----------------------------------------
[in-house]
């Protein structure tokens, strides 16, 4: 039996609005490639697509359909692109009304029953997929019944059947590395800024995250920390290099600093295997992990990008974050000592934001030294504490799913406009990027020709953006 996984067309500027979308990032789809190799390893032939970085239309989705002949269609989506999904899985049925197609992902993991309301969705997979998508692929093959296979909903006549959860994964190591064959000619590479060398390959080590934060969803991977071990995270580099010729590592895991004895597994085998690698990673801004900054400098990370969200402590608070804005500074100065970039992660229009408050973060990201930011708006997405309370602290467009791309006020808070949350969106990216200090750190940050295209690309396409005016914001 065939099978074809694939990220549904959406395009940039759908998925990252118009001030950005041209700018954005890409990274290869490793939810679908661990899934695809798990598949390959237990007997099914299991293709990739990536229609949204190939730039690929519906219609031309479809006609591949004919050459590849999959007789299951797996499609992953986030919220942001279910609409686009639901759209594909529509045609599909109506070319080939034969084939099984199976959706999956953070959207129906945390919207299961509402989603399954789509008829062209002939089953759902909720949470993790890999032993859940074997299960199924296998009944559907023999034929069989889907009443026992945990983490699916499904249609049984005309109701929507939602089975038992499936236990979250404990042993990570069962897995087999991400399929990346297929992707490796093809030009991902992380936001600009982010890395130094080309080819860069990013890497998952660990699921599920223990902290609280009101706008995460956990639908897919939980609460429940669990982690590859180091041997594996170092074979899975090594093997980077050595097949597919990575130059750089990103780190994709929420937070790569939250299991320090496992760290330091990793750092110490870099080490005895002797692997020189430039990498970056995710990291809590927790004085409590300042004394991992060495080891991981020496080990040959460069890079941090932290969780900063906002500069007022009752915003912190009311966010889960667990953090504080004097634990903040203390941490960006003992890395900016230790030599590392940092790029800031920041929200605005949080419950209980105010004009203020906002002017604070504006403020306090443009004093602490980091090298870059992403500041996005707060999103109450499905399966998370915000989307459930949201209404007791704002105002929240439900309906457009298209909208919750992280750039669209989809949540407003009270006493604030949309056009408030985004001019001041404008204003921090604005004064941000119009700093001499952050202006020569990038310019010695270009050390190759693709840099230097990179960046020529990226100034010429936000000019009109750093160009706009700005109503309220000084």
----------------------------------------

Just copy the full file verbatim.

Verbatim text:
[in-house]
């Protein structure tokens, strides 16, 4: 039996609005490639697509359909692109009304029953997929019944059947590395800024995250920390290099600093295997992990990008974050000592934001030294504490799913406009990027020709953006 996984067309500027979308990032789809190799390893032939970085239309989705002949269609989506999904899985049925197609992902993991309301969705997979998508692929093959296979909903006549959860994964190591064959000619590479060398390959080590934060969803991977071990995270580099010729590592895991004895597994085998690698990673801004900054400098990370969200402590608070804005500074100065970039992660229009408050973060990201930011708006997405309370602290467009791309006020808070949350969106990216200090750190940050295209690309396409005016914001 065939099978074809694939990220549904959406395009940039759908998925990252118009001030950005041209700018954005890409990274290869490793939810679908661990899934695809798990598949390959237990007997099914299991293709990739990536229609949204190939730039690929519906219609031309479809006609591949004919050459590849999959007789299951797996499609992953986030919220942001279910609409686009639901759209594909529509045609599909109506070319080939034969084939099984199976959706999956953070959207129906945390919207299961509402989603399954789509008829062209002939089953759902909720949470993790890999032993859940074997299960199924296998009944559907023999034929069989889907009443026992945990983490699916499904249609049984005309109701929507939602089975038992499936236990979250404990042993990570069962897995087999991400399929990346297929992707490796093809030009991902992380936001600009982010890395130094080309080819860069990013890497998952660990699921599920223990902290609280009101706008995460956990639908897919939980609460429940669990982690590859180091041997594996170092074979899975090594093997980077050595097949597919990575130059750089990103780190994709929420937070790569939250299991320090496992760290330091990793750092110490870099080490005895002797692997020189430039990498970056995710990291809590927790004085409590300042004394991992060495080891991981020496080990040959460069890079941090932290969780900063906002500069007022009752915003912190009311966010889960667990953090504080004097634990903040203390941490960006003992890395900016230790030599590392940092790029800031920041929200605005949080419950209980105010004009203020906002002017604070504006403020306090443009004093602490980091090298870059992403500041996005707060999103109450499905399966998370915000989307459930949201209404007791704002105002929240439900309906457009298209909208919750992280750039669209989809949540407003009270006493604030949309056009408030985004001019001041404008204003921090604005004064941000119009700093001499952050202006020569990038310019010695270009050390190759693709840099230097990179960046020529990226100034010429936000000019009109750093160009706009700005109503309220000084």